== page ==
Of course, in reality, I find that Mexican-Americans of my acquaintance don’t shoot their fellow poker players for insulting them, that Thai people don’t take off with stolen property off of the brutally murdered and then clam up about it, and that most people are aware of the no-molesting rules as they apply to four-year-olds. But maybe I’m culturally biased.

Don’t worry, though. There’s a caveat: The court should weigh the “human right of the custom against other important human rights, such as the rights of women and children.” Not that we should get all excited about preventing people from [Scott Jacobsesque phraseology beginning with “finger” redacted] four-year-old girls and should maybe review whether that’s good for them.

Nor should we go all nuts about whether female shopkeepers should be brutally murdered. But we should weigh their rights. Somehow. A little.

Here’s why we have laws: To cause people to conform their behavior to those laws. Don’t rape 12-year-olds. Don’t steal from old people. Don’t use PCP. Don’t drive without a driver’s license.

Some laws are to prevent evil. Some laws are to preserve an ordered society. Not everyone agrees with every law. But the law’s not based on who you are. Just because Uzbekhistan doesn’t have a driver’s test doesn’t mean you don’t have to pass it. Just because they let you rape children in the Sudan doesn’t mean we’re going to let you. We, in fact, are going to send you to prison forever. Which is as it damn well should be.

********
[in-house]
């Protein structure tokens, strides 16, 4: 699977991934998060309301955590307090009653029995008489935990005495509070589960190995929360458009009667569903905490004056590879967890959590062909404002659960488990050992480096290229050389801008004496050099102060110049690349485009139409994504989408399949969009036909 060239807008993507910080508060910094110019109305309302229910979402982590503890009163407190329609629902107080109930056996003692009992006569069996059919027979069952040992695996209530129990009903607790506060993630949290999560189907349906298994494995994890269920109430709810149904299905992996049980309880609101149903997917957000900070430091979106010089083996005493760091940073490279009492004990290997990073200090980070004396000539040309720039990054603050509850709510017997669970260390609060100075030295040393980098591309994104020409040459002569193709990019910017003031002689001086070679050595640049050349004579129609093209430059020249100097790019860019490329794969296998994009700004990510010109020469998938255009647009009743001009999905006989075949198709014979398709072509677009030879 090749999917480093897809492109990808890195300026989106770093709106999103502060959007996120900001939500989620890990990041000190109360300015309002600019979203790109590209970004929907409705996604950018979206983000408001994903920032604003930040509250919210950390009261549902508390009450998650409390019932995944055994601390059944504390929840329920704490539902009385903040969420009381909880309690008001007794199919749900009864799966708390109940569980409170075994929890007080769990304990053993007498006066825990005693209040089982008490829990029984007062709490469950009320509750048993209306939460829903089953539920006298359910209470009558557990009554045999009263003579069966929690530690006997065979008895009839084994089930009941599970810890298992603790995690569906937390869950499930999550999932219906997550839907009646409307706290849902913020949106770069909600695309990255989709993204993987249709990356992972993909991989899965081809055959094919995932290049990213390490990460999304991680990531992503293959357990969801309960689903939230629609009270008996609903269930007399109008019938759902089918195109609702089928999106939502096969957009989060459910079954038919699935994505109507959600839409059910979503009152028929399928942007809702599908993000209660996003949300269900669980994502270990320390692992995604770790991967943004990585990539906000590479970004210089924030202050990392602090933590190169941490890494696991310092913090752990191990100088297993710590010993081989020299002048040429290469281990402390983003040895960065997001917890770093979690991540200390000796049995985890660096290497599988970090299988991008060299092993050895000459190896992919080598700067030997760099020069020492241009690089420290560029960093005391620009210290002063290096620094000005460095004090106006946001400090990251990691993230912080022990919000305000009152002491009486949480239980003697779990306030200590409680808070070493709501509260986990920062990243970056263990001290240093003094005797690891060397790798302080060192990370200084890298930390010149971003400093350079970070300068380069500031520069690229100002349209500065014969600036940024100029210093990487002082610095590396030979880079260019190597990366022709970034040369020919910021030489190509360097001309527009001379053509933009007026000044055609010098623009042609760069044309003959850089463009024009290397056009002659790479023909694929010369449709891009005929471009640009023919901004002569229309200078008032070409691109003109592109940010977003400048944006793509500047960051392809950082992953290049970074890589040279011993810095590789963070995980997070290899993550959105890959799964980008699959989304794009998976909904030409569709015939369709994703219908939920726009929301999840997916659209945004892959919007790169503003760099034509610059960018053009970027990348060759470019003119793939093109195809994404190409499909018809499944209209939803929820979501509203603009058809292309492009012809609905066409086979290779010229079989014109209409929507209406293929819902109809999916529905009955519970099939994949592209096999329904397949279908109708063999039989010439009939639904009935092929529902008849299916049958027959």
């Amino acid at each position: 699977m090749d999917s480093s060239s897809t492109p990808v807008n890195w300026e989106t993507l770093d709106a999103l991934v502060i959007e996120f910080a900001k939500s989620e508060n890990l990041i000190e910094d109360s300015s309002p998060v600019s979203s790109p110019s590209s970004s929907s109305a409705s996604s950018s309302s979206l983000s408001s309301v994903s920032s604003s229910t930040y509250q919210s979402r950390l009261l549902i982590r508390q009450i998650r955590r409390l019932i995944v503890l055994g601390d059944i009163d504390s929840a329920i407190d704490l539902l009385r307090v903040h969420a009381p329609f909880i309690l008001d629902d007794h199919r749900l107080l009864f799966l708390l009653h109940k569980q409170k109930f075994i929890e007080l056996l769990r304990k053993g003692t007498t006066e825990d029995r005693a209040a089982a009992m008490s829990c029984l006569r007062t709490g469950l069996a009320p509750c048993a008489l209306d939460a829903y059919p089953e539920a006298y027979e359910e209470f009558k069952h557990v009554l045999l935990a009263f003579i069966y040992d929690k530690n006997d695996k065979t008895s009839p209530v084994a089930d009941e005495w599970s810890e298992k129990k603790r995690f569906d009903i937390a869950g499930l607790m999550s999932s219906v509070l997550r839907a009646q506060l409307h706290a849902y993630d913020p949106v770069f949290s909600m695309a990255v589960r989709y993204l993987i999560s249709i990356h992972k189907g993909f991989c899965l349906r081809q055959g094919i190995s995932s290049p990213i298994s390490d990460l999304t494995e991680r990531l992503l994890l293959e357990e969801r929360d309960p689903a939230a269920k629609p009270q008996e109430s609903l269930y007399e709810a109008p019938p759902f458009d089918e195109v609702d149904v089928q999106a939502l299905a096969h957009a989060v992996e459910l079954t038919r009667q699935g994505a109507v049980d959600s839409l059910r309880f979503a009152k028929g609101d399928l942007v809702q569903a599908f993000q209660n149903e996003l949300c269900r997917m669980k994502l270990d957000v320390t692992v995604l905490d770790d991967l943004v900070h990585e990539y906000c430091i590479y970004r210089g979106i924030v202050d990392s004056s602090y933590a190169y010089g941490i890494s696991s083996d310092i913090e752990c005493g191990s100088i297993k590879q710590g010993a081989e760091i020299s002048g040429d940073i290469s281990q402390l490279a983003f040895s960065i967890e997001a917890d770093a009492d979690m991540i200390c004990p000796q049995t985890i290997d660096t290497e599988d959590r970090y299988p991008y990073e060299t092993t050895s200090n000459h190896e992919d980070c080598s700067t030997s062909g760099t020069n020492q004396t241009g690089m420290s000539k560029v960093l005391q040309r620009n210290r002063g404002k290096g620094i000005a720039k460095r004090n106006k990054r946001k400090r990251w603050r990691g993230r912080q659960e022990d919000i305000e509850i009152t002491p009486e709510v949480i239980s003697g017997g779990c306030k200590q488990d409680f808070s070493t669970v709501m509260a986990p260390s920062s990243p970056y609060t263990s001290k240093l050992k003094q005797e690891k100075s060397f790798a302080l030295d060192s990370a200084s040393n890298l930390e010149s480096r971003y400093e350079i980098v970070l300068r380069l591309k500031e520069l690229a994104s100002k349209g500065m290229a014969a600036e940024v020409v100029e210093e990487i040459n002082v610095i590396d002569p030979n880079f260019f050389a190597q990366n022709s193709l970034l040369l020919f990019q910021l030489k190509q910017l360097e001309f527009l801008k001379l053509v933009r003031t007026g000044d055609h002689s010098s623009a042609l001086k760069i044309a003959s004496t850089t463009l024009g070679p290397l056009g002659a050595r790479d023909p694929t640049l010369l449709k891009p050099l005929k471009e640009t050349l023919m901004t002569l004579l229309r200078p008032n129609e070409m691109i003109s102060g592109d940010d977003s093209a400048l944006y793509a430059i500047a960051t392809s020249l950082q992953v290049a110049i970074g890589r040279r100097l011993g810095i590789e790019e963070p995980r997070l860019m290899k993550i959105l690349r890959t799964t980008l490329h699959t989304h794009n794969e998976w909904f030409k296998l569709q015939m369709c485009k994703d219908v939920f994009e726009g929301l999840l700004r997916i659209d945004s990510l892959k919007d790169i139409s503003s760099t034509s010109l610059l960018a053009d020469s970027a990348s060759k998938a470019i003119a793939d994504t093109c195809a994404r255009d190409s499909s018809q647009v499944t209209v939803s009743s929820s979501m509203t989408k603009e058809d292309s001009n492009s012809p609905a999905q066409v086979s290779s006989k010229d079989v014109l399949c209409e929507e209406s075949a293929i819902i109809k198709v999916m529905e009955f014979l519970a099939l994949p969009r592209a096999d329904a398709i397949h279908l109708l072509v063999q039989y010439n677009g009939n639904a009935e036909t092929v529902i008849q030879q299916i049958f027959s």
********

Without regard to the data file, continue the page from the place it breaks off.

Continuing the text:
Why Peremptory Challenges are Good

Filed under: Uncategorized — JRM @ 4:05 pm

A lot of people in the threads on peremptory (or causeless) challenges said there shouldn’t be any; commentator Dodd on the main page said it pithily:

There should be no [peremptory – JRM] challenges. None, Zero, Zip, Nada. They are an affront to the very reason we have a jury system.

Commenter tim maguire said that jury selection should be “little more than pulling 12 people off the street.”

Others complained of the removal of experts from the jury pool; often a person with expertise in the field will get thrown off a jury.

In my experience, peremptory challenges lead to more just juries. A lack of peremptories would surely help the defense; the prosecution has to convince twelve, while the defense has to convince one. But more than that, you want to get rid of people with axes to grind, and a lot of times you can tell that what’s coming out of a person’s mouth doesn’t represent their real views.

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Reasons for Peremptory Challenges: My View

Filed under: Uncategorized — JRM @ 3:26 pm

About a week ago, I talked about peremptory challenges, and asked what the rules should be on race/religion/sexual orientation/gender/other as a reason to boot a juror. Peremptory challenges are causeless challenges which the lawyers use to try to improve their chances of winning.

Patterico folllowed up, quoting my hypotheticals. Many excellent comments followed both threads.

First, the actual rules: You can throw off people for no reason at all, but not for a bad reason. Bad reasons vary by jurisdiction a little, but ethnicity and religion (for instance) can’t be used. Age can be used, and often is (prosecutors like older jurors; the more vested they are in the community, the better.)

Here were my hypos, and the actual current rules:

Should the prosecutor be permitted to use his peremptory challenges partly or wholly on the basis that the juror appears to be of French ancestry? Should the defense be permitted to throw off Irish people on the basis that they are Irish? Neither side will throw off all members of the troublesome group, but they wish to use it as a factor.